Thursday, January 14

In Connecticut Blumenthal holds lead over Republican rivals for Senate

Senate Race: Connecticut

Much of New England seems to be moving into flux.

The Senate seat vacated by the death of long time Massachusetts Democrat Ted Kennedy is heating up as the special election is lurking in the near future.

Connecticut has a long held Democrat seat opening as Senator Chris Dodd has announced that he will not be seeking to retain his seat.

New England has been a Democrat stronghold for many, many years.

Chris Dodd's father, a former FBI special agent and one of the key US figures in the prosecution during the Nuremberg Trials, Thomas Dodd was a Democratic Senator from 1959 to 1971 for the state of Connecticut.

In 1967 Senator Thomas Dodd was censured by the US Senate. The condemnation came as a result of a finding that concluded Sen. Thomas Dodd had converted campaign funds to his personal accounts and had spent the money. In politics, censure is an alternative to more serious measures against misconduct or dereliction of duty. It is a formal reprimand. Subsequently, Sen. Thomas Dodd lost the support of the Democrat Party in 1970 and ran on the Independent ticket. A bid that he lost with under a quarter of the popular vote.

The Republican party picked up the Senate seat with the election of Lowell Weicker. Wicker served in the U.S. Senate for three terms, from 1971 to 1989, before being defeated for a fourth term by then Democrat Joe Lieberman.

Chris Dodd started following his fathers footsteps in 1974, just a few years after his father lost his bid for reelection to the Senate and his death in 1971.

Chris Dodd won a seat in the House of Representatives for Connecticut's second District. He held that seat for two more election cycles. He was elected to the United States Senate in 1980.

Se. Dodd served as general chairman of the Democratic National Committee from 1995 to 1997 and is the Chairman of the Senate Banking Committee. In 2006, Dodd ran an unsuccessful bid for the Democratic nomination for President of the United States. He withdrew after it became clear that he stood little chance. After he withdrew from the race Sen. Dodd endorsed Barock Obama for the parties nomination.

Recently, Sen. Chris Dodd, who has served five terms in the US Senate and holds numerous committee memberships, announced that he would not seek a sixth term. The move, while expected by many after the financial controversies that have followed him for the past few years, ultimately opens one of the country's longest held Democrat Senate seats.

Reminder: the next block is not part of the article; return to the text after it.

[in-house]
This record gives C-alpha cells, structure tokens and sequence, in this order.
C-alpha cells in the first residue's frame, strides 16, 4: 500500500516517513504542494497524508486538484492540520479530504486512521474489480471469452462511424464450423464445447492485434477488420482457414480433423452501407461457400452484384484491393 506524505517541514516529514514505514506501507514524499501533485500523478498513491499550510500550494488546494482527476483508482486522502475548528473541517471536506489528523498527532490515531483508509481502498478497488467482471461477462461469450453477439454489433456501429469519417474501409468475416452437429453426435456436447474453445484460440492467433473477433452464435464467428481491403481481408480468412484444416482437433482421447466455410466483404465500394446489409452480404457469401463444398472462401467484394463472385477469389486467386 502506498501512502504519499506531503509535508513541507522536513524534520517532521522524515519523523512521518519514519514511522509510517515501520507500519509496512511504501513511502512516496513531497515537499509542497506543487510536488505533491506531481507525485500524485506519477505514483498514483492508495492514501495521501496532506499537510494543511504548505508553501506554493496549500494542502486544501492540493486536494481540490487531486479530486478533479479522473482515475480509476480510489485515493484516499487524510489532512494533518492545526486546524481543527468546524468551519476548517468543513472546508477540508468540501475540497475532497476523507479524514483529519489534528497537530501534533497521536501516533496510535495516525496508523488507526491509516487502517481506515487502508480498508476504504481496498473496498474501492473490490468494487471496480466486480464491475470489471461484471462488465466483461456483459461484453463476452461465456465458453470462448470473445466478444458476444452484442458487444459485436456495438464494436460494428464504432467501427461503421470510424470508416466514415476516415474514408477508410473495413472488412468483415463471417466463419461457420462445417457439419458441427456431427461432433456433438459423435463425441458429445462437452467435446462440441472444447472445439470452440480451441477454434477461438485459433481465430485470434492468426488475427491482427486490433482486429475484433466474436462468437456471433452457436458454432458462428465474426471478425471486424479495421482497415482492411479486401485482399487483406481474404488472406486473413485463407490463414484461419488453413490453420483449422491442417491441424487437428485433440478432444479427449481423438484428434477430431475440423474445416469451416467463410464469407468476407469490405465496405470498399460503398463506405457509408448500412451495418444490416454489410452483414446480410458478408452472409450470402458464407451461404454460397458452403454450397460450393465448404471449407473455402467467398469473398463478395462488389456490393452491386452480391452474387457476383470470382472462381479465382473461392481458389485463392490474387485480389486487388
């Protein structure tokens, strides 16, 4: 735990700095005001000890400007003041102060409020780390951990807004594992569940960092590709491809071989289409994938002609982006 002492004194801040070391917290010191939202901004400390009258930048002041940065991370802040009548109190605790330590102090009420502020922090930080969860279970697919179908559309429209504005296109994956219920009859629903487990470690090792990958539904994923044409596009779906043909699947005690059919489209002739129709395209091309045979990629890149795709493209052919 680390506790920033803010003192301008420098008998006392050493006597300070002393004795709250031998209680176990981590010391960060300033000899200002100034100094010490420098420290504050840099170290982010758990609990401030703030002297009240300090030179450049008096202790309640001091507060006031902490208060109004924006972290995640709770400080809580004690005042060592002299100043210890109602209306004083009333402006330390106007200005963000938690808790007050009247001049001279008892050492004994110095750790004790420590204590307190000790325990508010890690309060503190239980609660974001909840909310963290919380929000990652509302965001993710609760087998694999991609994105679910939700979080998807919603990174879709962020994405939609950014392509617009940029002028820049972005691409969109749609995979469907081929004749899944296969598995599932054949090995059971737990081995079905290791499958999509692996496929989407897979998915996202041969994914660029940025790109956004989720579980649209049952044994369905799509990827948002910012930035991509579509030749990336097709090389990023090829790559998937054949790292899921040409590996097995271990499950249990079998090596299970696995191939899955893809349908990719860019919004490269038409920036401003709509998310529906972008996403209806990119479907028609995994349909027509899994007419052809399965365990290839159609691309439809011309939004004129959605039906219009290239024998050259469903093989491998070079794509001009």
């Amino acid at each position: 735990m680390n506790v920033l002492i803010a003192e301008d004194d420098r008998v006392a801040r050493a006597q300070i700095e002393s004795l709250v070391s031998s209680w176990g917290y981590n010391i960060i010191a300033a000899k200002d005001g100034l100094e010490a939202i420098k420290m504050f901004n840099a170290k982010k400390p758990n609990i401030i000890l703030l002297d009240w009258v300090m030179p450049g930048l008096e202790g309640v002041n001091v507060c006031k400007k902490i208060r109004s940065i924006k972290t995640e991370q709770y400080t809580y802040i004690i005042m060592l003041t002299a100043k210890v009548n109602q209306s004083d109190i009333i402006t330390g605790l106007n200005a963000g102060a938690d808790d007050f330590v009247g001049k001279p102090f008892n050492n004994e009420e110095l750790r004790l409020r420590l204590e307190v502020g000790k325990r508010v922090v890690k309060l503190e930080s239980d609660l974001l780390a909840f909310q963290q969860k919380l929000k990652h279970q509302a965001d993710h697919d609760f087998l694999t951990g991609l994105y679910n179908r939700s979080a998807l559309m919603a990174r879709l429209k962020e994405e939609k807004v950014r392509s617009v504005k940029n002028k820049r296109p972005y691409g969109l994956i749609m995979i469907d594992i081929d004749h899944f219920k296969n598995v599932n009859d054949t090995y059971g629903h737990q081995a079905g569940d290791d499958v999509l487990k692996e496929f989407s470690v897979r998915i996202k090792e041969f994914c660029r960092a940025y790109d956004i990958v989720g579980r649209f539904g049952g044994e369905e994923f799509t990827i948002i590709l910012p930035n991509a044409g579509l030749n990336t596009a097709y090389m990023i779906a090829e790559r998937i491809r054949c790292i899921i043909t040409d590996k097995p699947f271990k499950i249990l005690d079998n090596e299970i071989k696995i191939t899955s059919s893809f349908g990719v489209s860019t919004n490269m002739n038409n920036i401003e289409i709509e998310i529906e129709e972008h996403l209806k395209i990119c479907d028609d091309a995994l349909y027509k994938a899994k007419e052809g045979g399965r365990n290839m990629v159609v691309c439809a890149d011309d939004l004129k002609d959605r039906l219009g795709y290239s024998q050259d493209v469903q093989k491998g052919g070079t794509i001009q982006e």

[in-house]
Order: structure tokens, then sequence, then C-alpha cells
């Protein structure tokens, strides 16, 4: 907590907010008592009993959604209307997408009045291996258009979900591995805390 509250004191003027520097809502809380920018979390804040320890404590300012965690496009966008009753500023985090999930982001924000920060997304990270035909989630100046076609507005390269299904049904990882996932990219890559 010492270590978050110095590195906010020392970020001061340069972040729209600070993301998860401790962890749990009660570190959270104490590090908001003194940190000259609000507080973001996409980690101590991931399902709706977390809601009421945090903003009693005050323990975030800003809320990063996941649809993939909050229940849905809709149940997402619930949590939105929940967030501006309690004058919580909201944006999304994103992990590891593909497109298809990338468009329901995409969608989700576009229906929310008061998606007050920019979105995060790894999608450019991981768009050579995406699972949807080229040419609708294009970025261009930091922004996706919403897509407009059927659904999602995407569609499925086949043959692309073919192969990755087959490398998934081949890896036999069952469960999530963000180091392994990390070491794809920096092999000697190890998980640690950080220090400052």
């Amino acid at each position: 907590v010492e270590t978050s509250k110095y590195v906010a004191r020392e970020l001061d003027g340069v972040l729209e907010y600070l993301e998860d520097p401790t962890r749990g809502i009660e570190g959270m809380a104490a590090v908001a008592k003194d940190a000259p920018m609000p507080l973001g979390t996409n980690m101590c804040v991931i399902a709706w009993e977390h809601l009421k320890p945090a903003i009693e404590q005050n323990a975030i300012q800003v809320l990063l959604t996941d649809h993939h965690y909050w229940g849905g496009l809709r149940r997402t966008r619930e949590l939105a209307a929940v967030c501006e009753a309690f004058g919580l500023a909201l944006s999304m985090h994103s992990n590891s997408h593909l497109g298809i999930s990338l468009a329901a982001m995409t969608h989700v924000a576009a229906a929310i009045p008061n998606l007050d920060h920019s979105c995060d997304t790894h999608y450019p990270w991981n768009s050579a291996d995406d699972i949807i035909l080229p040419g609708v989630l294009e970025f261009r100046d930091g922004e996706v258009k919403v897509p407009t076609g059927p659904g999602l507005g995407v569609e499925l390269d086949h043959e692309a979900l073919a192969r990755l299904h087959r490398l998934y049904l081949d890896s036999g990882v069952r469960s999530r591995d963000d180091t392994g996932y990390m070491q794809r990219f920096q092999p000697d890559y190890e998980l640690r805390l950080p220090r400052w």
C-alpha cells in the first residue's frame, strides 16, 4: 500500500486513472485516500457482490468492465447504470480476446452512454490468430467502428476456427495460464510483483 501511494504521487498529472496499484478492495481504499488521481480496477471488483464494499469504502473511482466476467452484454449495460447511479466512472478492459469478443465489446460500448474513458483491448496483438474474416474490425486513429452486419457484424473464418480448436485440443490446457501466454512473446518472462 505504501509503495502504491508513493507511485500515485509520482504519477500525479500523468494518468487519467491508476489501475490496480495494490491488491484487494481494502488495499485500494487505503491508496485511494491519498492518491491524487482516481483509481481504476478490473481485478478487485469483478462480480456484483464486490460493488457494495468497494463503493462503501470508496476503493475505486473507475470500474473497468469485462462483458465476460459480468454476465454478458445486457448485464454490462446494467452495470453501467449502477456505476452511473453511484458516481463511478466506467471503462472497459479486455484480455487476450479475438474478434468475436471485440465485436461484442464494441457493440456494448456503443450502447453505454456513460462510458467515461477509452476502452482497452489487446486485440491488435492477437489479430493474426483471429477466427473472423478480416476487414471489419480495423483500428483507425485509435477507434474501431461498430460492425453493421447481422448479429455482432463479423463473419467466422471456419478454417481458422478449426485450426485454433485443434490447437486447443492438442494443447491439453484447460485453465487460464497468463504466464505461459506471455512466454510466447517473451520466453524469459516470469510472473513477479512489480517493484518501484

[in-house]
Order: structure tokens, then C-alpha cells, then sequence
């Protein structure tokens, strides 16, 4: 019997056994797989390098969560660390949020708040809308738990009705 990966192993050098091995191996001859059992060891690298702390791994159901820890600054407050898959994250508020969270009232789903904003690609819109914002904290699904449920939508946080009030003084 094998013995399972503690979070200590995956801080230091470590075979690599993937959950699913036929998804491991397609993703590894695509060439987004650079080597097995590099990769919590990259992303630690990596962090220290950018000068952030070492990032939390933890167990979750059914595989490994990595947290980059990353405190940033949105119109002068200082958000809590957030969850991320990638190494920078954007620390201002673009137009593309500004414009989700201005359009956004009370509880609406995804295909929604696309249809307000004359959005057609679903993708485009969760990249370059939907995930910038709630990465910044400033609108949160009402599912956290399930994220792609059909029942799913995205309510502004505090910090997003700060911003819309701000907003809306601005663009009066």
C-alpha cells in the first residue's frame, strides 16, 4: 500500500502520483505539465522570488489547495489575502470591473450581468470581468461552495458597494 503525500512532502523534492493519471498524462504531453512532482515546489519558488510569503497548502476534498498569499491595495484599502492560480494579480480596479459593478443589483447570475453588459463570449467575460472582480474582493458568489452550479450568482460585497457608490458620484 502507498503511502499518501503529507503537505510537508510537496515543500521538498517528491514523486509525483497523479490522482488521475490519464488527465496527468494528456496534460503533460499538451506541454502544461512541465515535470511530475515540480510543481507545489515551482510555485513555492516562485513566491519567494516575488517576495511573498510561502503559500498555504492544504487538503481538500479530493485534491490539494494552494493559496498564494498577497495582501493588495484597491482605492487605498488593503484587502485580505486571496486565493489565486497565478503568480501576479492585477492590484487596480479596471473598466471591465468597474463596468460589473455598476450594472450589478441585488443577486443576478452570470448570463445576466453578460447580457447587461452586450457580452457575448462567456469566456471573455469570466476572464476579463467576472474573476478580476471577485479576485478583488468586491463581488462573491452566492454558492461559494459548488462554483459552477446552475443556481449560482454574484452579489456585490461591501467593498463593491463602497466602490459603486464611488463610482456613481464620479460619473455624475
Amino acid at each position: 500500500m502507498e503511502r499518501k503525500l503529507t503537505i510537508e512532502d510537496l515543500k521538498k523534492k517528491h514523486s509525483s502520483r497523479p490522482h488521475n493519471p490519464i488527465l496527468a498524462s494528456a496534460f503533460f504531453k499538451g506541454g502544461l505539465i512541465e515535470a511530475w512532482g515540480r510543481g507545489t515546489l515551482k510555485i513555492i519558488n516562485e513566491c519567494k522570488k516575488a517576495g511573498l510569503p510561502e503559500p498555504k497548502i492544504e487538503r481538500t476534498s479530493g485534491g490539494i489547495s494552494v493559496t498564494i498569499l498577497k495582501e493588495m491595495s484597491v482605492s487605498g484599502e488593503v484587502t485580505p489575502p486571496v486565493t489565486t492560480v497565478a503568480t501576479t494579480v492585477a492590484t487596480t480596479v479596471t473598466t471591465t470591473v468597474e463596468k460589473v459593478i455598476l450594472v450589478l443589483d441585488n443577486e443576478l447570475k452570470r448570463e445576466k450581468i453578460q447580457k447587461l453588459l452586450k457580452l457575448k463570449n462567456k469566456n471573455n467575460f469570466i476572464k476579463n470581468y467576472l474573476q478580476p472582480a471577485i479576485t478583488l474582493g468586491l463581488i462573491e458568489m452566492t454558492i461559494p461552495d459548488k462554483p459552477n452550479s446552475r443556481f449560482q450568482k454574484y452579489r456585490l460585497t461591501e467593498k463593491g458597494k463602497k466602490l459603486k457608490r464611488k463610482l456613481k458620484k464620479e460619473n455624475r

Who has has decided to run for the Connecticut Senate?

Connecticut's current Attorney General Richard Blumenthal:
Blumenthal is currently serving an unprecedented fifth term as Attorney General having first taken office in 1991. He has served in the Connecticut House of Representatives from 1984 to 1987, and then the State Senate from 1987 to 1990. As a volunteer attorney for the NAACP legal defense fund, Blumenthal saved the life of an innocent, wrongly convicted death row inmate, who came within hours of execution. Blumenthal graduated from Harvard College (Phi Beta Kappa, Magna Cum Laude), and Yale Law School, where he was editor of the Yale Law Journal. He also served as a sergeant in the U.S. Marine Corps Reserve.

Former Congressman Rob Simmons, a self-described Rockefeller Republican:
Simons spent three years in the Army and a decade in the Central Intelligence Agency. In in 1990 Simmons launched his political career as an elected official by being elected to the General Assembly where he served for ten years. Simmons he was elected to the U.S. House of Representatives in 2000. He held his seat in the House for two more elections and narrowly lost in the 2006 elections.

Former World Wrestling Entertainment CEO Linda McMahon:
A fiscal conservative. Linda has committed not to accept PAC money or special interest money. She will limit contributions to her campaign to $100 but plans to use her own resources to help finance the race.

Fairfield County businessman, author, and economist Peter Schiff:
A fiscal conservative. Peter is not a politician and has never held elected office. In 1996 he acquired Euro Pacific Capital, an investment firm. Schiff believes that our economic recovery should be left to the free market through businesses and individuals – not the federal government. He believes that, out of 100 members of the US Senate, at least one should have real world experience in finance and economics.

According to a Quinnipiac University Poll dated January 14th:

Connecticut Attorney General Richard Blumenthal has 35 to 47-point leads over three Republican candidates for the 2010 U.S. Senate contest, thumping former wrestling executive Linda McMahon 64 - 23 percent, bruising businessman Peter Schiff 66 - 19 percent and smacking former U.S. Rep. Rob Simmons 62 - 27 percent, according to a Quinnipiac University poll released today.

We will find out who takes the seat when the 2010 midterm election's finally get her. There will be a long run up to Tuesday, November 2.

There are at least 36 of the 100 seats in the Senate that are going to be contested. The current U.S. Senate is made up of 58 Democrats, 40 Republicans, and 2 Independents. The special election to fill the Senate seat vacated by the death of Sen. Kennedy will be held on January 19, 2010. It remains to be seen if the Democrats can continue a claim of 60 seats in the Senate. The Massachusetts race may be an indicator of things to come.

submit to reddit

Help 1461 Days grow!
Share this post on Twitter!

TweetIt from HubSpot

No comments:

Post a Comment

Welcome to the 1461. Join the conversation.
If this is your first visit - read the Comment Guidelines

Remember you have a Constitutionally protected right to anonymous political free speech, not a free pass to be an ass.